Newspaper article The Florida Times Union

Gill Netting for Shark under Fire

Newspaper article The Florida Times Union

Gill Netting for Shark under Fire

Article excerpt

BRUNSWICK -- A state legislative committee will take up a bill today that proponents hope will end gill netting for shark off the Georgia coast.

The bill, to be considered by the House Game, Fish and Parks Committee, would ban the landing of sharks at Georgia docks, said Duane Harris, director of the Georgia Department of Natural Resources' Coastal Resources Division. Committee Chairman Bob Lane, D-Statesboro, is one of the bill's sponsors along with Buddy DeLoach, R-Hinesville, Greg Morris, D-Vidalia, and Terry E. Bernard, R-Glennville.

Because shark meat must be transported to processors quickly to prevent spoilage, the ban would effectively end the use of gill nets off all but the extreme southern end of the coast, Harris said.

Gill nets catch not only shark but also other species including endangered sea turtles, mackerel, drum, tarpon and other fish, Harris said. Fish and sharks swim into the nets and are then trapped by their gills when they try to back out, Harris said. Turtles and, in rare cases, bottlenose dolphins can become entangled in the nets and drown, he said.

"It's been a problem for us since 1992 when these boats first came up to Camden County," Harris said. Since then, the boats have tied up at docks in Darien and worked off the McIntosh County coast, he said.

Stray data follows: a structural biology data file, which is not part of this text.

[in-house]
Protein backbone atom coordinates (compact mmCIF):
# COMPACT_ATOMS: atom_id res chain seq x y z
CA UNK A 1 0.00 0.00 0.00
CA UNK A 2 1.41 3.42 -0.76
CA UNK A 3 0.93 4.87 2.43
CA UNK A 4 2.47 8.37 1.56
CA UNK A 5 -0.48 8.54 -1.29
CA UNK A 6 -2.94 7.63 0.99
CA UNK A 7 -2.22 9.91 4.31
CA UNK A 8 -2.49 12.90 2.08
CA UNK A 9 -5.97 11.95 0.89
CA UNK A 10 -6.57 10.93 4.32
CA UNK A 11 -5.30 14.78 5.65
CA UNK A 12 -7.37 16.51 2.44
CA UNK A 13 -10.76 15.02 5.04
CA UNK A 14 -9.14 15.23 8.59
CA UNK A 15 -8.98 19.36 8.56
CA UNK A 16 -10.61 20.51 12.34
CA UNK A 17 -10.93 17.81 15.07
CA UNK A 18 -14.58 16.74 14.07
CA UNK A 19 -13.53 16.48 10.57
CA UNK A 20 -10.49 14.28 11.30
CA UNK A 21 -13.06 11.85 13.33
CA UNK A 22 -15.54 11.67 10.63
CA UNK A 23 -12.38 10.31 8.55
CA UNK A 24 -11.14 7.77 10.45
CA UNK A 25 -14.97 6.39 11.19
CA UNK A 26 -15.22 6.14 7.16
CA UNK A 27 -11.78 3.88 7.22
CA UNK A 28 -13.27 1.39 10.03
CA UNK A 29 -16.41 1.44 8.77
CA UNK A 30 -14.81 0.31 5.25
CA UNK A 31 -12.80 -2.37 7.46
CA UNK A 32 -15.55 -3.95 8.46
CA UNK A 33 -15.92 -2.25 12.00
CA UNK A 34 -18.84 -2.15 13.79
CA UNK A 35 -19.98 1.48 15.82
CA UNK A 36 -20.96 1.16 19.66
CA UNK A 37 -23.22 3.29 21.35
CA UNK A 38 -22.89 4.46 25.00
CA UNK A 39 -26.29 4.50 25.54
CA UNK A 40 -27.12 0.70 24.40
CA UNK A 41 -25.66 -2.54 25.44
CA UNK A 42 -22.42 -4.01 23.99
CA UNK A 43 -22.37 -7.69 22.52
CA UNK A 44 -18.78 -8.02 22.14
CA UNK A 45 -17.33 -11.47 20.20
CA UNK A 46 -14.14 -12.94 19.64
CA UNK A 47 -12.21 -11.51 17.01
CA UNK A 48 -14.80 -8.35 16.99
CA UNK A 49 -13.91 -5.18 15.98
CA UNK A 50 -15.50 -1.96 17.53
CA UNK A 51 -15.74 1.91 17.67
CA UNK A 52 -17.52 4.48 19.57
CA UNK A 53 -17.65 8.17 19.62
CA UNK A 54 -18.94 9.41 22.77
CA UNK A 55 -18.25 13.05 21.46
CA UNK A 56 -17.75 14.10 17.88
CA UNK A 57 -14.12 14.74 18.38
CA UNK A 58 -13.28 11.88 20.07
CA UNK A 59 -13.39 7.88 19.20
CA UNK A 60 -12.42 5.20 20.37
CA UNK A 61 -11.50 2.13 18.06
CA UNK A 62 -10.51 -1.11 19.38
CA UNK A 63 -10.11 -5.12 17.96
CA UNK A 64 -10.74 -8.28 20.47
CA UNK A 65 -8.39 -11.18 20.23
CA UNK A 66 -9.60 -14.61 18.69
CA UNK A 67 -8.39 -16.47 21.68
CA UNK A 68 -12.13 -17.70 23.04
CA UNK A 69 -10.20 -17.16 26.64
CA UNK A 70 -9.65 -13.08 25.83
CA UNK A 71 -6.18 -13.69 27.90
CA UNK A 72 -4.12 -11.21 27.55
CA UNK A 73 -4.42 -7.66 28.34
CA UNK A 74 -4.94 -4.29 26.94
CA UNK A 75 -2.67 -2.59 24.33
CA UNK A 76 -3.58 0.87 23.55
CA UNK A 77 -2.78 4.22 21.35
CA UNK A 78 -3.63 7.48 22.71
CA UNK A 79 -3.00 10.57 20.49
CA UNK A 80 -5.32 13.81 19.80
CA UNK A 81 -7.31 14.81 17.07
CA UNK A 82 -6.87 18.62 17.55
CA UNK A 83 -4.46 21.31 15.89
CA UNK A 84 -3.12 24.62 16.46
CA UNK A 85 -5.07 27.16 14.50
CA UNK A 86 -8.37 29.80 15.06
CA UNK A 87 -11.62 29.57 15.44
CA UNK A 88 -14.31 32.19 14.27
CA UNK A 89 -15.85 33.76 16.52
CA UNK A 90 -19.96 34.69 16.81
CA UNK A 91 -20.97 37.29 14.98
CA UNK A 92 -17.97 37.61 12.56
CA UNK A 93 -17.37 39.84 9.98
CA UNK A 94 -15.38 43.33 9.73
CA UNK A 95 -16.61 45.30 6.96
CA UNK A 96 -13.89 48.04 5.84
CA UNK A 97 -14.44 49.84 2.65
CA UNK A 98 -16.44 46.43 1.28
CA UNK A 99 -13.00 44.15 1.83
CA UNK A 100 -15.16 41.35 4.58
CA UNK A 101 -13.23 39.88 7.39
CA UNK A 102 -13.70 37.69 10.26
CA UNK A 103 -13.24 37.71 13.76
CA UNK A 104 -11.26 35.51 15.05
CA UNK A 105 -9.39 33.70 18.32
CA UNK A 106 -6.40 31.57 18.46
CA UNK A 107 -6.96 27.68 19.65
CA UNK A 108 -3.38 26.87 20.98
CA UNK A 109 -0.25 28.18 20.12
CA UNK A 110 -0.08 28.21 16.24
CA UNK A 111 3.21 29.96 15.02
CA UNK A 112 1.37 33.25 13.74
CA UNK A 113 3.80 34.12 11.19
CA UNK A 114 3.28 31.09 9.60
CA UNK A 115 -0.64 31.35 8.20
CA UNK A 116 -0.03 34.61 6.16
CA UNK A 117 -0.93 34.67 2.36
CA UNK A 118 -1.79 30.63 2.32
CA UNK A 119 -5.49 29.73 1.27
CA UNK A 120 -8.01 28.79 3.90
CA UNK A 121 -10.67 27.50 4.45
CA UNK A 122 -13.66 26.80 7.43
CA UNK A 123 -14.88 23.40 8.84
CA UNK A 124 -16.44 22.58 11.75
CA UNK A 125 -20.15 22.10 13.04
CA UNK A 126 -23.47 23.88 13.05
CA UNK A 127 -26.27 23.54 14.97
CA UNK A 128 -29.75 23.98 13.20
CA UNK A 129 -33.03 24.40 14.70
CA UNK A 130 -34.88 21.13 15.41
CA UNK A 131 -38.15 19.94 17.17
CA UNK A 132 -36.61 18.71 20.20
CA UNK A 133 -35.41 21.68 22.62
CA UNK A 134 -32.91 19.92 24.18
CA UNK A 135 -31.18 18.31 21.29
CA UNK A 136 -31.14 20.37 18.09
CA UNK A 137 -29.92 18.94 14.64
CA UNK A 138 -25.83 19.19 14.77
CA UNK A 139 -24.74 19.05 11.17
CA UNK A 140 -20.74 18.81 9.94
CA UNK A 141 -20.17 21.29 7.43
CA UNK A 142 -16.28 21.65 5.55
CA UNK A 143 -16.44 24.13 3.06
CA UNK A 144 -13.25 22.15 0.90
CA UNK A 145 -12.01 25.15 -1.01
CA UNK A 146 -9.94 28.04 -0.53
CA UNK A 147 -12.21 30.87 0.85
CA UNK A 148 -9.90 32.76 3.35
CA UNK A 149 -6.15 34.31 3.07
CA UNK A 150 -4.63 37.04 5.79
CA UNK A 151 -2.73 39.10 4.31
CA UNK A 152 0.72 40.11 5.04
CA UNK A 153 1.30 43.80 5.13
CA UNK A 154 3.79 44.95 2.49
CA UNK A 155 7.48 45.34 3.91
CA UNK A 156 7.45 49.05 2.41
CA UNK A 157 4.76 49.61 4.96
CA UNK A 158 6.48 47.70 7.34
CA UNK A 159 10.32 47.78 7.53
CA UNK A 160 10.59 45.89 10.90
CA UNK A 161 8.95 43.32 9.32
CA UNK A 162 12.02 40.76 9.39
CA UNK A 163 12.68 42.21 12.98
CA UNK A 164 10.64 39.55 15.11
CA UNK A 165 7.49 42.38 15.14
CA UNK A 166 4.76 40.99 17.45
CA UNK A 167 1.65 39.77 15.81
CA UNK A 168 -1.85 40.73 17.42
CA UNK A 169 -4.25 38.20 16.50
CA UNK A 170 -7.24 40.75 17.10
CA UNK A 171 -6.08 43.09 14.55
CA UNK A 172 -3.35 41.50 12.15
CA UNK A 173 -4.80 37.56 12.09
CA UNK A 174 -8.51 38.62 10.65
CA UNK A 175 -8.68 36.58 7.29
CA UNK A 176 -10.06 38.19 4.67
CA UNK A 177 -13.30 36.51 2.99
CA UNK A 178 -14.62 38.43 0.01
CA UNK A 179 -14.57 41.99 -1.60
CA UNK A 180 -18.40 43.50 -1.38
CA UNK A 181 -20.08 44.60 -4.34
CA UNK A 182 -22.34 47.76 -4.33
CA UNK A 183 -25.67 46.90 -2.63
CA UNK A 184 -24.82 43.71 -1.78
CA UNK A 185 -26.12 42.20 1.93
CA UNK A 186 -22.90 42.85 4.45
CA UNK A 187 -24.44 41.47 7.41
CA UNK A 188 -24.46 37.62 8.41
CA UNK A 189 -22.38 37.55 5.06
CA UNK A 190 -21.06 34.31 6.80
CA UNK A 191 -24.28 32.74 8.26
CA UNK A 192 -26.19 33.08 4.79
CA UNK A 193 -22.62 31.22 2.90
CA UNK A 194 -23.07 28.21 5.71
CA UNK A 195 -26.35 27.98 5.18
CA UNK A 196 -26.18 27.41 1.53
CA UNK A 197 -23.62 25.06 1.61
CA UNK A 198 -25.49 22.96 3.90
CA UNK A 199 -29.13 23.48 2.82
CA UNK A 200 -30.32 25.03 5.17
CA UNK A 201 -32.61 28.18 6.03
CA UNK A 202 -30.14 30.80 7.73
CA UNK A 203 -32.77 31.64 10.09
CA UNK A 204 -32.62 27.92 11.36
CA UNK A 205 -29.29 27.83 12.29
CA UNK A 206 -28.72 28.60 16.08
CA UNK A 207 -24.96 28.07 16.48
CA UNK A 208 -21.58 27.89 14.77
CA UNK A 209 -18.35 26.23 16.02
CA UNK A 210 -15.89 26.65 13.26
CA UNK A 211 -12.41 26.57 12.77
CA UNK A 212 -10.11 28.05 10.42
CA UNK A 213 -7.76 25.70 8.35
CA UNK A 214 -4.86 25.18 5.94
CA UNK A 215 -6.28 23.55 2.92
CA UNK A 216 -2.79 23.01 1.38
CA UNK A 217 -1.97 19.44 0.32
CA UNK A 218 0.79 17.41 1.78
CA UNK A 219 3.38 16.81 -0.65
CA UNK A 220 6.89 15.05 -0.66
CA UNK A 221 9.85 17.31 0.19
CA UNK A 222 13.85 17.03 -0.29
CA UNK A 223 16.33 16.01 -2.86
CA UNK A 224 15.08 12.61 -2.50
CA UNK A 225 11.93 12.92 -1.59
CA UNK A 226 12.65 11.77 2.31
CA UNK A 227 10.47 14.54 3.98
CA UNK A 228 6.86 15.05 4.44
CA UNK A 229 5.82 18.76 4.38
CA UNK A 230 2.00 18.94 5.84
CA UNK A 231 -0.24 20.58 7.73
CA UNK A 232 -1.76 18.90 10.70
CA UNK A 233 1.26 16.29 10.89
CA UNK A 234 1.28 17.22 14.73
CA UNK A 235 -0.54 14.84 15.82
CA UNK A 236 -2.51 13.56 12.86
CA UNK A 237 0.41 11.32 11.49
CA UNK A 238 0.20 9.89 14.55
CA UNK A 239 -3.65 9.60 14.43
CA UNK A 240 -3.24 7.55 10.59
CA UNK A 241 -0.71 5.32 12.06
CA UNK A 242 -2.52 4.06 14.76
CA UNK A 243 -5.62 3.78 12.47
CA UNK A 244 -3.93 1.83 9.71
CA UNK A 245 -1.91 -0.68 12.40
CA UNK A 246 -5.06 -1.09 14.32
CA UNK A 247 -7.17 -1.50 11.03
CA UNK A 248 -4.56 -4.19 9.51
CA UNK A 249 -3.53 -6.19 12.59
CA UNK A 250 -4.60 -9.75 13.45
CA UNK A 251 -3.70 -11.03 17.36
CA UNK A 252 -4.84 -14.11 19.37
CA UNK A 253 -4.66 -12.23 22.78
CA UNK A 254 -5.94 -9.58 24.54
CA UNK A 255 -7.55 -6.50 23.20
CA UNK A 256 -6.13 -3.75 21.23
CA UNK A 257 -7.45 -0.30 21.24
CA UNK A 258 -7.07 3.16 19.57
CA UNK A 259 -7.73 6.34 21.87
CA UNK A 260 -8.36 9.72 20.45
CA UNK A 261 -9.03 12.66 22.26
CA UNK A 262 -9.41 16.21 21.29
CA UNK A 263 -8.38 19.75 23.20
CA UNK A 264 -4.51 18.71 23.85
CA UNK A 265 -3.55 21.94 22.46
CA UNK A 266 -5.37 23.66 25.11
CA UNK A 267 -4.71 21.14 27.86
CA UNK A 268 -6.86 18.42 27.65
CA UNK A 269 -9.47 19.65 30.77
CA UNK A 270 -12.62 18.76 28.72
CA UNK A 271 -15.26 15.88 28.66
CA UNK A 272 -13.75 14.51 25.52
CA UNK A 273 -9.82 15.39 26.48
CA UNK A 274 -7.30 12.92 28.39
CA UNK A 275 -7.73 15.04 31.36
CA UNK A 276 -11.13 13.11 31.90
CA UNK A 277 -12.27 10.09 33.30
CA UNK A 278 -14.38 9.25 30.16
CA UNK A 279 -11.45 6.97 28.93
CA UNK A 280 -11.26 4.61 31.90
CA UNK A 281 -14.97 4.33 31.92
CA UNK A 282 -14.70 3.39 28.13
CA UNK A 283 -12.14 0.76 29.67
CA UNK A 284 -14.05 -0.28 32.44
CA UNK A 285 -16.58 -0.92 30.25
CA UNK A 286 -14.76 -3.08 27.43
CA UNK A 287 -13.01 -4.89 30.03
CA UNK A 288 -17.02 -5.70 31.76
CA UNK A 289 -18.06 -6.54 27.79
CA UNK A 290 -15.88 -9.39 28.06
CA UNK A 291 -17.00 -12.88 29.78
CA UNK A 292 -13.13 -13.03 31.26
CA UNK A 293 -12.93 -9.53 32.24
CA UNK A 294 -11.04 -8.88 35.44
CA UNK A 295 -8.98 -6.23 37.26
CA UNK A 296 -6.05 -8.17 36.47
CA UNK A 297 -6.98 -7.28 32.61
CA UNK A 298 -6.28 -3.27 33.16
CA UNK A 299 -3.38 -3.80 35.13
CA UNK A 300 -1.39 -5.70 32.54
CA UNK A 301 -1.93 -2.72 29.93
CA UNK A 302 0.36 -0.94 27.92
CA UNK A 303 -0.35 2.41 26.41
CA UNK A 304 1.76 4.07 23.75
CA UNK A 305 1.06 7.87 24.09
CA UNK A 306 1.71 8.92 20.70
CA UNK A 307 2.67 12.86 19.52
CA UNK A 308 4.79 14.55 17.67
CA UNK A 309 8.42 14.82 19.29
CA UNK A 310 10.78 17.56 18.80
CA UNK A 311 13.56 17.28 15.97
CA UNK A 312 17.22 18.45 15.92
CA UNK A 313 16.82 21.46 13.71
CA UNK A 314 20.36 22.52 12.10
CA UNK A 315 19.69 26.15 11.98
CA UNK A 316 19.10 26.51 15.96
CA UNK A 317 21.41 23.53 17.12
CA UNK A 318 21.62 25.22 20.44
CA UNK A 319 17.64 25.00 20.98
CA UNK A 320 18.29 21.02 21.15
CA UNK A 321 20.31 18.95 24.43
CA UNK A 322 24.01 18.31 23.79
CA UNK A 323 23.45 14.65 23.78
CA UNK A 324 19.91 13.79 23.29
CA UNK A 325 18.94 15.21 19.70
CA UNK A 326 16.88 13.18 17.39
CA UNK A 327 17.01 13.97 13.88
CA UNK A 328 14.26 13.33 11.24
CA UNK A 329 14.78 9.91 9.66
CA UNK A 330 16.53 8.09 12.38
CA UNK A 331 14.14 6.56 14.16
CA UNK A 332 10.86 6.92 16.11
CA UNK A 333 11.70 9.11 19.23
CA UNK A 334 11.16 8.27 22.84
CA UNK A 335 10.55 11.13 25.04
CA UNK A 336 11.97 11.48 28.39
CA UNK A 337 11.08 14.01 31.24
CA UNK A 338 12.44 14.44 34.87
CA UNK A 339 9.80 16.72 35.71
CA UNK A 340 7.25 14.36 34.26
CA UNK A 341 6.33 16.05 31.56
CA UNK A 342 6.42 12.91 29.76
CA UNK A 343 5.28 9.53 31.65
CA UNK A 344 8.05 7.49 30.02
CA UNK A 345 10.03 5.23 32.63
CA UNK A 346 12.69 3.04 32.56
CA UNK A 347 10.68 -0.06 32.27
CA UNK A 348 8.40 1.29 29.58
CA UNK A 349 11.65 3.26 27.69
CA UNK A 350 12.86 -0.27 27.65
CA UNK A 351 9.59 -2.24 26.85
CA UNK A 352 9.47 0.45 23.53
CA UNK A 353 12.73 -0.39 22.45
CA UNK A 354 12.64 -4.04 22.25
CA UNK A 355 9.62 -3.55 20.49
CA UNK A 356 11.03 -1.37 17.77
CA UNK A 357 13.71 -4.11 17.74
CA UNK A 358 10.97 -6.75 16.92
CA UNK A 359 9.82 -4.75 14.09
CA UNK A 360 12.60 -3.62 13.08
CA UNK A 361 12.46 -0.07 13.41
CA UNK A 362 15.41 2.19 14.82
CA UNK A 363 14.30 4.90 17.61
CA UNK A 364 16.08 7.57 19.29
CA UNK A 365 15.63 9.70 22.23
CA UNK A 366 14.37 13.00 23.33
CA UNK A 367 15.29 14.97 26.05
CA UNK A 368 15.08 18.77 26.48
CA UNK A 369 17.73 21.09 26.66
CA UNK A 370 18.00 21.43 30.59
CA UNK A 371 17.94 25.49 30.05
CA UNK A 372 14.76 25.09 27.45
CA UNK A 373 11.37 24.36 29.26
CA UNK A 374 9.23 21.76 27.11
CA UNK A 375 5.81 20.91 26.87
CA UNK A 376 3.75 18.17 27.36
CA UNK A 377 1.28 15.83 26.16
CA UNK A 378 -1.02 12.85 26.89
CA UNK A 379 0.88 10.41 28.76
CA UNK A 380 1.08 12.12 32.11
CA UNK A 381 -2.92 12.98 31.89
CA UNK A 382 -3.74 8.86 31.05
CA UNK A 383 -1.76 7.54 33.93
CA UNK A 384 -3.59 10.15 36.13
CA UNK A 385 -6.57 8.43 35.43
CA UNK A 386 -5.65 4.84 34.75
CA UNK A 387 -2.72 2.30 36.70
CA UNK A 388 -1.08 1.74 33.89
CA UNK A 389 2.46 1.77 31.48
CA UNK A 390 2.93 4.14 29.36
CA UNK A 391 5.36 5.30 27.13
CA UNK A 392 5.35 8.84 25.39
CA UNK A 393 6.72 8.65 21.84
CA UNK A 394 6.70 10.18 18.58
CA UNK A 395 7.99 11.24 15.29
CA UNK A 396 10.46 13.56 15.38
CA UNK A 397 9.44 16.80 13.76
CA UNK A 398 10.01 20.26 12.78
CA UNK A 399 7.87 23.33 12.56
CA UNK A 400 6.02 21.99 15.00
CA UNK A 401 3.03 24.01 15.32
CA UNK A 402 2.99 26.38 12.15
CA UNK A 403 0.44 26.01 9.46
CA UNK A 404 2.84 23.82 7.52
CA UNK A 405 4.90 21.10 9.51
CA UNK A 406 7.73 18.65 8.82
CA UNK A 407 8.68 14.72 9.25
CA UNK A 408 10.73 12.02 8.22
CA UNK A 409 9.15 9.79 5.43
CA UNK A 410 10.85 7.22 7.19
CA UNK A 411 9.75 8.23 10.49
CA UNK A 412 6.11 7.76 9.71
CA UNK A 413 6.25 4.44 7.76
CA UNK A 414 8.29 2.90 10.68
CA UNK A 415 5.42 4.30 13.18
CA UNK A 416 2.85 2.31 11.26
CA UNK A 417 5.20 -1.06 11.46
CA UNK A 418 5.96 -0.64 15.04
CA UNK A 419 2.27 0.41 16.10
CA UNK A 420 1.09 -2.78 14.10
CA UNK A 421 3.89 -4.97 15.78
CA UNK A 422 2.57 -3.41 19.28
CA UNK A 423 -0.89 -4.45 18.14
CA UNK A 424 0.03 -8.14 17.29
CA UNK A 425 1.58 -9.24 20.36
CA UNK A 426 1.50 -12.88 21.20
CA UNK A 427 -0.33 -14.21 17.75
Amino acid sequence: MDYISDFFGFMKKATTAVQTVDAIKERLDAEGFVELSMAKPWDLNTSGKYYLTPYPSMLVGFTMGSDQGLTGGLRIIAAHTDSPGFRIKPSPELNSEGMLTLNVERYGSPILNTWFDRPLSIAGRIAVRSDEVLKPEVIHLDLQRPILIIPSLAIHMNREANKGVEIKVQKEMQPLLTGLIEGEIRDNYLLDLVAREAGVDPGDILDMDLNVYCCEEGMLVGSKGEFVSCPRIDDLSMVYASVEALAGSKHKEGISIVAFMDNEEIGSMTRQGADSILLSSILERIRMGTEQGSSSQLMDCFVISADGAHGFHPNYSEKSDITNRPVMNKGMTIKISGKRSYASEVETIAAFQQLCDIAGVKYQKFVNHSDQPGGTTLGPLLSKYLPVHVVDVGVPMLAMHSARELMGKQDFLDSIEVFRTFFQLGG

When the boats have worked off Georgia's coast, there has been a corresponding increase in sea turtle deaths, Harris said.

"The only thing that changed were these gill netters out there," Harris said of the turtle deaths.

Alarmed by the deaths, the National Marine Fisheries Service placed observers aboard the gill net boats but they detected no dead turtles in the nets when they were retrieved, Harris said.

The National Marine Fisheries Service has jurisdiction over gill netting of highly migratory species, including shark, swordfish, billfish and tuna, said Susan Shipman, head of fisheries for the Coastal Resources Division. The agency allows gill nets only for shark, she said.

The South Atlantic Fisheries Management Council, of which Shipman is a member, has jurisdiction over all other species in the waters off North Carolina, South Carolina, Georgia and Florida. …

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